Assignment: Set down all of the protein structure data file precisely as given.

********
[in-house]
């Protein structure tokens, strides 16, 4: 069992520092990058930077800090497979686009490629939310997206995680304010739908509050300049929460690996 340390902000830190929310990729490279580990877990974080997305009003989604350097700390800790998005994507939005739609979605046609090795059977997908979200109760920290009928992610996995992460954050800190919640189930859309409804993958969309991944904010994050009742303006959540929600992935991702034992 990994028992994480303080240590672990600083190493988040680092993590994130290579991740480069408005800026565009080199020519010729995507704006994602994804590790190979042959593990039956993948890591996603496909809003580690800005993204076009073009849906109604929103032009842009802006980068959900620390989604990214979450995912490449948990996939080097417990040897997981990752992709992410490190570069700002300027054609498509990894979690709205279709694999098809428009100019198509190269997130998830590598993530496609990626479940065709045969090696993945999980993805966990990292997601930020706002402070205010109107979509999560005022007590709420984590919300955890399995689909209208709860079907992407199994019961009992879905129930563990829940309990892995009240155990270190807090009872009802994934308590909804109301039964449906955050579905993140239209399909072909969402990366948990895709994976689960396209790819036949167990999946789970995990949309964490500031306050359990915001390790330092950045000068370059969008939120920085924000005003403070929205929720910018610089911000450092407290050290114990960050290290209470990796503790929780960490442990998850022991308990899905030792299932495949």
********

[in-house]
């Protein structure tokens, strides 16, 4: 069992520092990058930077800090497979686009490629939310997206995680304010739908509050300049929460690996 340390902000830190929310990729490279580990877990974080997305009003989604350097700390800790998005994507939005739609979605046609090795059977997908979200109760920290009928992610996995992460954050800190919640189930859309409804993958969309991944904010994050009742303006959540929600992935991702034992 990994028992994480303080240590672990600083190493988040680092993590994130290579991740480069408005800026565009080199020519010729995507704006994602994804590790190979042959593990039956993948890591996603496909809003580690800005993204076009073009849906109604929103032009842009802006980068959900620390989604990214979450995912490449948990996939080097417990040897997981990752992709992410490190570069700002300027054609498509990894979690709205279709694999098809428009100019198509190269997130998830590598993530496609990626479940065709045969090696993945999980993805966990990292997601930020706002402070205010109107979509999560005022007590709420984590919300955890399995689909209208709860079907992407199994019961009992879905129930563990829940309990892995009240155990270190807090009872009802994934308590909804109301039964449906955050579905993140239209399909072909969402990366948990895709994976689960396209790819036949167990999946789970995990949309964490500031306050359990915001390790330092950045000068370059969008939120920085924000005003403070929205929720910018610089911000450092407290050290114990960050290290209470990796503790929780960490442990998850022991308990899905030792299932495949």